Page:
Diaz, a resident of Barrigada, alleges that other priests and representatives of the Archdiocese of Agana, including Bishop Apollinaris Baumgartner and other defendants, were aware of Brouillard’s sexual abuses.
But Diaz said these other priests deliberately remained quiet and withheld such information from third parties, including his parents and law enforcement authorities in order to protect Brouillard and the archdiocese “thereby placing their loyalty above their duty to protect the minor children and their legal responsibilities.”
On Oct. 3, Brouillard released a signed statement admitting to sexually abusing at least 20 boys, and asked for forgiveness from his victims. Brouillard’s first public admission of his sexual abuses of boys on Guam was in August, during a phone interview with Pacific Daily News.
Brouillard has said the Catholic Church leadership on Guam knew about his actions for decades but he was only told to say prayers as a penance.
Perez, a resident of Sinajana, said he was about 11 when he became an altar boy at San Vicente Ferrer and San Roke Catholic Church in Barrigada.
He said from 1976 to 1980, Brouillard repeatedly sexually molested and abused him on parish grounds.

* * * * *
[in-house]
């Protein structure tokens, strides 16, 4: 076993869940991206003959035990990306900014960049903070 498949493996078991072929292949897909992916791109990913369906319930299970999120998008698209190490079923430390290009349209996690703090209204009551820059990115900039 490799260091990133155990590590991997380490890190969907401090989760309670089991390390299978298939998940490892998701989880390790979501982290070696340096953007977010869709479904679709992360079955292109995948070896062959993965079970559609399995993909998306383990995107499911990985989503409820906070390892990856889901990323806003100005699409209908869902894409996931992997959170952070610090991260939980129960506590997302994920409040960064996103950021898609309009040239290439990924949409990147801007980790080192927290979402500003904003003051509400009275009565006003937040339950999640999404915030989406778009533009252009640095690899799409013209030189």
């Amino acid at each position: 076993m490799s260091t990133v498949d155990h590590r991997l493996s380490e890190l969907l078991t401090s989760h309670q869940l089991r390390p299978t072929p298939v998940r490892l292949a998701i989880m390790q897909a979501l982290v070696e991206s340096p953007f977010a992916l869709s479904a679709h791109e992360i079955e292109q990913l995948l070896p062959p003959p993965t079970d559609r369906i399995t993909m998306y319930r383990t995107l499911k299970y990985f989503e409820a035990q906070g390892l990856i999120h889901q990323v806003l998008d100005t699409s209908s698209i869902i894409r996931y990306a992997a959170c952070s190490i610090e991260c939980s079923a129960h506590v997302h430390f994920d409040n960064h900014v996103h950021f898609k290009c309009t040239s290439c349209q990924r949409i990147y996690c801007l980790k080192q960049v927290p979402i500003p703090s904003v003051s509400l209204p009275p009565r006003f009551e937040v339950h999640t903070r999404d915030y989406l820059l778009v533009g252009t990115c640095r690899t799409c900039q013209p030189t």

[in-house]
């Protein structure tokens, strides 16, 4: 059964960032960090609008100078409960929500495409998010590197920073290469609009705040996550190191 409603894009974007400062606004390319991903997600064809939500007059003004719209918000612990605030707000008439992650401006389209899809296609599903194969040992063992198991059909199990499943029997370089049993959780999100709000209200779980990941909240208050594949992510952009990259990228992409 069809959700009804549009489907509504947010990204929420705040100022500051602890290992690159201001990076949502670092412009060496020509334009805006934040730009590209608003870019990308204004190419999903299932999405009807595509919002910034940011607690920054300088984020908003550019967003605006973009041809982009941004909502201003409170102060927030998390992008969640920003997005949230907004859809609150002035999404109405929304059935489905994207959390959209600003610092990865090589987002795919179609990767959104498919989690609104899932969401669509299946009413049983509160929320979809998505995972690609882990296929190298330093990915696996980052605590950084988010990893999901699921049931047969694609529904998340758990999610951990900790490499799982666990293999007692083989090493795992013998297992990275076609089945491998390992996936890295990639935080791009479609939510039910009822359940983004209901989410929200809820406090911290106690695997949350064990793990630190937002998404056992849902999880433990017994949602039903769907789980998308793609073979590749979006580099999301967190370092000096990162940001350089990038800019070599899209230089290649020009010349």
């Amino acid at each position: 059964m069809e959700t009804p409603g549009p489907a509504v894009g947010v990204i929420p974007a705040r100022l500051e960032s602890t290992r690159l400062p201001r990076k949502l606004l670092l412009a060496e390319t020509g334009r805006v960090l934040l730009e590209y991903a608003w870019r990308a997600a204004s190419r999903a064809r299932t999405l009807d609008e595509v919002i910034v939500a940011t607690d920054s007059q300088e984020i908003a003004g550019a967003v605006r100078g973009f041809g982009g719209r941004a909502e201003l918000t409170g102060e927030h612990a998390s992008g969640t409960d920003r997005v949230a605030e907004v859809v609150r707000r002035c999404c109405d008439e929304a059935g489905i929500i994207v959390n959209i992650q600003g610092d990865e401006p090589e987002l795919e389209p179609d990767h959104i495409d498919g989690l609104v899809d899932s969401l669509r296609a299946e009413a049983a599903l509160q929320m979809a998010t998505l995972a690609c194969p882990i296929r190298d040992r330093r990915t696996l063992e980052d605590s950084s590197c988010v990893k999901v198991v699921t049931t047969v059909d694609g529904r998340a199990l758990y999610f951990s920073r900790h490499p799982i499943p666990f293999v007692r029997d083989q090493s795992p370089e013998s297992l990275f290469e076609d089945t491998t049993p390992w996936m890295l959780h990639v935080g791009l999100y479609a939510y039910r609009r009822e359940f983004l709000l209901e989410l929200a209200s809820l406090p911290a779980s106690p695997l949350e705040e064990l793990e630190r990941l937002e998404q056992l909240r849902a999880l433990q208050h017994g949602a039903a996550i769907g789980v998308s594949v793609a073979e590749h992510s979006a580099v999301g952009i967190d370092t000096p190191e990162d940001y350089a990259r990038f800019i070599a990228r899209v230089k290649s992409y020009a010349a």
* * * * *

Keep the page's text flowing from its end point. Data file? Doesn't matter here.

Perez said after Mass, he and the other altar boys would occasionally go to the parish rectory where they would be subjected to Brouillard’s presence while he’s walking around naked, smoking his pipe, drinking alcohol, and displayed and talked about child pornography. Perez said Brouillard, on many occasions, both in the company of minor boys and privately, encouraged him to drink alcohol and then start to molest him, including oral copulation.
“This happened on numerous occasions,” Perez said in his complaint, adding that upon information and belief, other altar boys observed Brouillard sexually molest and abuse him. Perez said he also saw Brouillard sexually abuse other altar boys.
Perez also said on many occasions, over a four-year period, Brouillard sought and obtained his parents’ permission for him to spend the night at the church rectory so that the priest could sexually abuse him.